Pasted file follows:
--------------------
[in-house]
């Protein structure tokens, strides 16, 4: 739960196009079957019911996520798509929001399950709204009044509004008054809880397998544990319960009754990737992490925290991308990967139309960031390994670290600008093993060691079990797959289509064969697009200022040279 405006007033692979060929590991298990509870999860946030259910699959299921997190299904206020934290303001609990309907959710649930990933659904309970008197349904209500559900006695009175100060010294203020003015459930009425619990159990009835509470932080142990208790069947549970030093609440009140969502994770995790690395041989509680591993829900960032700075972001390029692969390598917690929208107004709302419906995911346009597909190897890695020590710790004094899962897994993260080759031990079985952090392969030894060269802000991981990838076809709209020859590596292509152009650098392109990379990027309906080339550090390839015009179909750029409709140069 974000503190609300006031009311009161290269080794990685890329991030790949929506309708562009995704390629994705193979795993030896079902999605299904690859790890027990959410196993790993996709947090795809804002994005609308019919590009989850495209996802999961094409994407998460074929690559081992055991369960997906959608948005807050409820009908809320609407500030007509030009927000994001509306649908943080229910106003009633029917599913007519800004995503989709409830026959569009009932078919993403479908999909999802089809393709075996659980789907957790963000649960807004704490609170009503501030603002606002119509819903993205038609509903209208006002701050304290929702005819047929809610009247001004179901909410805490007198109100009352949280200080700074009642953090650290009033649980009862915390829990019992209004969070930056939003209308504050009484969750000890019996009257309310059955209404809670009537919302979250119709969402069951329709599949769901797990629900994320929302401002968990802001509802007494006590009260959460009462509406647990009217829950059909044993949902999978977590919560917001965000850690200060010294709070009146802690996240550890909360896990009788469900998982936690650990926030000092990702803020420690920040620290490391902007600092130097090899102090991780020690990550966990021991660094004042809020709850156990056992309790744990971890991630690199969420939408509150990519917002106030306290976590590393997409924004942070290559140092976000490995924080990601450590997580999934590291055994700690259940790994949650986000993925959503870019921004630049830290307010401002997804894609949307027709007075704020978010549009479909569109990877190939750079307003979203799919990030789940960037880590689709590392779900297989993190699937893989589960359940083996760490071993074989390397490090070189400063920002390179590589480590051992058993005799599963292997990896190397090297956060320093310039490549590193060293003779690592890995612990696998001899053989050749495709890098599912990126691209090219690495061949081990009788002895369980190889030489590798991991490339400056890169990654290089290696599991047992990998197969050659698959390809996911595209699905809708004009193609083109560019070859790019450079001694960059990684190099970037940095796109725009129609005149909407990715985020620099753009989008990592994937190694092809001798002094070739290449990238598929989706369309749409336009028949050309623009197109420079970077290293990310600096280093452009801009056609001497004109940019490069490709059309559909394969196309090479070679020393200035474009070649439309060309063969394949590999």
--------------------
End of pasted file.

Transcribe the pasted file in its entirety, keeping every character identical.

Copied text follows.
[in-house]
């Protein structure tokens, strides 16, 4: 739960196009079957019911996520798509929001399950709204009044509004008054809880397998544990319960009754990737992490925290991308990967139309960031390994670290600008093993060691079990797959289509064969697009200022040279 405006007033692979060929590991298990509870999860946030259910699959299921997190299904206020934290303001609990309907959710649930990933659904309970008197349904209500559900006695009175100060010294203020003015459930009425619990159990009835509470932080142990208790069947549970030093609440009140969502994770995790690395041989509680591993829900960032700075972001390029692969390598917690929208107004709302419906995911346009597909190897890695020590710790004094899962897994993260080759031990079985952090392969030894060269802000991981990838076809709209020859590596292509152009650098392109990379990027309906080339550090390839015009179909750029409709140069 974000503190609300006031009311009161290269080794990685890329991030790949929506309708562009995704390629994705193979795993030896079902999605299904690859790890027990959410196993790993996709947090795809804002994005609308019919590009989850495209996802999961094409994407998460074929690559081992055991369960997906959608948005807050409820009908809320609407500030007509030009927000994001509306649908943080229910106003009633029917599913007519800004995503989709409830026959569009009932078919993403479908999909999802089809393709075996659980789907957790963000649960807004704490609170009503501030603002606002119509819903993205038609509903209208006002701050304290929702005819047929809610009247001004179901909410805490007198109100009352949280200080700074009642953090650290009033649980009862915390829990019992209004969070930056939003209308504050009484969750000890019996009257309310059955209404809670009537919302979250119709969402069951329709599949769901797990629900994320929302401002968990802001509802007494006590009260959460009462509406647990009217829950059909044993949902999978977590919560917001965000850690200060010294709070009146802690996240550890909360896990009788469900998982936690650990926030000092990702803020420690920040620290490391902007600092130097090899102090991780020690990550966990021991660094004042809020709850156990056992309790744990971890991630690199969420939408509150990519917002106030306290976590590393997409924004942070290559140092976000490995924080990601450590997580999934590291055994700690259940790994949650986000993925959503870019921004630049830290307010401002997804894609949307027709007075704020978010549009479909569109990877190939750079307003979203799919990030789940960037880590689709590392779900297989993190699937893989589960359940083996760490071993074989390397490090070189400063920002390179590589480590051992058993005799599963292997990896190397090297956060320093310039490549590193060293003779690592890995612990696998001899053989050749495709890098599912990126691209090219690495061949081990009788002895369980190889030489590798991991490339400056890169990654290089290696599991047992990998197969050659698959390809996911595209699905809708004009193609083109560019070859790019450079001694960059990684190099970037940095796109725009129609005149909407990715985020620099753009989008990592994937190694092809001798002094070739290449990238598929989706369309749409336009028949050309623009197109420079970077290293990310600096280093452009801009056609001497004109940019490069490709059309559909394969196309090479070679020393200035474009070649439309060309063969394949590999």